Design school graduation celebrated in face of possible closure

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The Design School in Whangarei have celebrated graduation enthusiastically, despite the fact the provider may have to shut its doors next year.
The Design School in Whangarei have celebrated graduation enthusiastically, despite the fact the provider may have to shut its doors next year.

Even facing potential closure, the 2016 graduation at Whangarei's Design School was cause for celebration.

Managing director Mike Saywell said 18 students graduated with level 2-4 certificates last week, and another 30 were given their progress results.

Many of these wanted to continue studying next year, but it was unknown whether the school would be able to remain open, after an announcement its Government funding could be cut.

Mr Saywell said the atmosphere was one of "enthusiasm and celebration" as family and friends, along with Mayor Sheryl Mai and Te Tai Tokerau MP Kelvin Davis packed into the school's studio.

"The quality of work on display is exceptional for foundation level courses and demonstrates the fantastic talent in this region. This is why we opened in Whangarei," Mr Saywell said.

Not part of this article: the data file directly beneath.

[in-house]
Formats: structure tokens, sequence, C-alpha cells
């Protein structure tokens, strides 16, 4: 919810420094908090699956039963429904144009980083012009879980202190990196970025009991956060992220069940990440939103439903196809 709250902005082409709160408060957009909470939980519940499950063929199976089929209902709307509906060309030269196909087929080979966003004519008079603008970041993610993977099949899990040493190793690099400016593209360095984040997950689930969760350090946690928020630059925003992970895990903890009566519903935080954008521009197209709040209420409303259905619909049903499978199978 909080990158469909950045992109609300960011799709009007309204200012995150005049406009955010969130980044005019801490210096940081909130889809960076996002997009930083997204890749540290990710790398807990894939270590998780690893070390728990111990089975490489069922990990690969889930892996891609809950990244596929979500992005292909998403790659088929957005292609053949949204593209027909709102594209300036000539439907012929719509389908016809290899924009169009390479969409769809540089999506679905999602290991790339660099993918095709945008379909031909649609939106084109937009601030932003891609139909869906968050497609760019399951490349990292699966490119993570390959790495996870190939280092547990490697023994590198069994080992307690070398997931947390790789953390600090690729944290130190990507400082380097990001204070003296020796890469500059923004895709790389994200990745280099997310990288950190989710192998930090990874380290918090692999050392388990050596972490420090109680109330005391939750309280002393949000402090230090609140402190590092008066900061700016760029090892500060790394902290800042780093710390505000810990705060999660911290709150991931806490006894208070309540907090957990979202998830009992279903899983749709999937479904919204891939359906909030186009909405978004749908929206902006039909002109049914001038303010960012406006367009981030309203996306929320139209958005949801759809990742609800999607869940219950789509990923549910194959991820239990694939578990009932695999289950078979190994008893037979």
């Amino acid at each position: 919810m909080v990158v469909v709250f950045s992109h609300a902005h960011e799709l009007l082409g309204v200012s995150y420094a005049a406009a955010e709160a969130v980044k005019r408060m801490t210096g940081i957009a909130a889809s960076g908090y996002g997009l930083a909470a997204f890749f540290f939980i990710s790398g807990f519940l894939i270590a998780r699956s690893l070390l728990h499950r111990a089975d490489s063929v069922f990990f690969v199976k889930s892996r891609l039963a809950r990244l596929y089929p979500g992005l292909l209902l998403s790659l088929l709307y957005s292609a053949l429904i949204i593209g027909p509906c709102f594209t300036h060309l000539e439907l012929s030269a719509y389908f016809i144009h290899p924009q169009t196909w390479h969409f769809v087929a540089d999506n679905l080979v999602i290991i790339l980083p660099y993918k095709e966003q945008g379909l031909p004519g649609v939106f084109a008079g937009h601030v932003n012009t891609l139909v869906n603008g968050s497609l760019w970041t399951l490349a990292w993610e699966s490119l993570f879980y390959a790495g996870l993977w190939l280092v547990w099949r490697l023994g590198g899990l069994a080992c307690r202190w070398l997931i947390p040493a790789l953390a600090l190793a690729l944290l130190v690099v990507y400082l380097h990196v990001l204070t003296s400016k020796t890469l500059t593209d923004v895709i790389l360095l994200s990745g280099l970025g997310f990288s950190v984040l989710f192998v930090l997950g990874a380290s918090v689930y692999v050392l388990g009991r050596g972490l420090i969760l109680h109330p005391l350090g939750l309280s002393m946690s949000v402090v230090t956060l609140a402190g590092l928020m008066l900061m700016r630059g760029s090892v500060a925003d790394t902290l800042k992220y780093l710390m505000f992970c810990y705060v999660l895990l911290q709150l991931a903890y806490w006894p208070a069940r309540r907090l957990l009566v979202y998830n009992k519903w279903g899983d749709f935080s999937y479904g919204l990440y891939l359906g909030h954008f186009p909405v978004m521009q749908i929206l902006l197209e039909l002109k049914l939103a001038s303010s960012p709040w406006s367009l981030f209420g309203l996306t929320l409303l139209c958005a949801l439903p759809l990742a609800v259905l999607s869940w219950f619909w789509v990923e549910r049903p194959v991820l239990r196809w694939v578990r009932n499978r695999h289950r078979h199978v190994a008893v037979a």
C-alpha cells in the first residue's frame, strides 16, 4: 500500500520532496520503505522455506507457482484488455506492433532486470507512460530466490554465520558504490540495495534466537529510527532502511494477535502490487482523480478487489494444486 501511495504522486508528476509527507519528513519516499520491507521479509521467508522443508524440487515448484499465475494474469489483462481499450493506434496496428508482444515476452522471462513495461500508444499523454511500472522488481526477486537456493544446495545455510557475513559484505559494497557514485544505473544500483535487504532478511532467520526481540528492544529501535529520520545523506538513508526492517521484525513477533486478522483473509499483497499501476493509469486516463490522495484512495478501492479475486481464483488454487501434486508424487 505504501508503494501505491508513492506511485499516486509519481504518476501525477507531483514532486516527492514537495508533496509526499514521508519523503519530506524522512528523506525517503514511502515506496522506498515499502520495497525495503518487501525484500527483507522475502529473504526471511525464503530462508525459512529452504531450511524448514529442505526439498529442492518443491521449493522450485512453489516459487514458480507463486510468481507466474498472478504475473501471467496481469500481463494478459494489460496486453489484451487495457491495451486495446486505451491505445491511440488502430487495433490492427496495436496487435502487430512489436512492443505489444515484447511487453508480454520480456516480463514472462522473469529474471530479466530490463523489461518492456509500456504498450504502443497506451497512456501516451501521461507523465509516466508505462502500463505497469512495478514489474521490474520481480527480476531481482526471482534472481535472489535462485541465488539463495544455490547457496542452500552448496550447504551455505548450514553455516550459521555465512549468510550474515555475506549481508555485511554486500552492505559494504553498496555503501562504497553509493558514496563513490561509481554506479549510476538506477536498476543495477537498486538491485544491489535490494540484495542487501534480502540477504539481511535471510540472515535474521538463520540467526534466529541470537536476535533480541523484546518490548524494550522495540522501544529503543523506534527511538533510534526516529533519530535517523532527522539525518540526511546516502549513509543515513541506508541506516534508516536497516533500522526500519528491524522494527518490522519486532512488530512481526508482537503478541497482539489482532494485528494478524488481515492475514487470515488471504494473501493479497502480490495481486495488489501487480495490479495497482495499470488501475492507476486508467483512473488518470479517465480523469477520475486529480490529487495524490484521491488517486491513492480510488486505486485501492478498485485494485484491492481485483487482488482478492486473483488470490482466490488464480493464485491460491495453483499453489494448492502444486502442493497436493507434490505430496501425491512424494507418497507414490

The Design School, at the corner of Walton and Robert streets, opened in 2014 and teaches NCEA level 2 through 4 design, fashion and graphics courses. The level 2 courses were fees-free, but the Tertiary Education Commission recently indicated it would not continue to fund these next year.

Fellow Northland tertiary provider NorthTec had received similar news and may have to cut up to half its level 2 courses in 2017.

Level 2 courses were particularly valuable for students who had left school without a formal qualification.

Mr Saywell said the thought of the school closing was "heartbreaking", but that he could accept it so long as something equally good was funded in Northland in its place: "So long as there isn't a gap, I can live with that."

The school had about 40 graduates in its first year, and another 40 this year. Next year's enrolments were almost full already.

TEC chief executive Tim Fowler said the commission was yet to formally confirm its funding, so he was limited in what he could say.

- Northern Advocate

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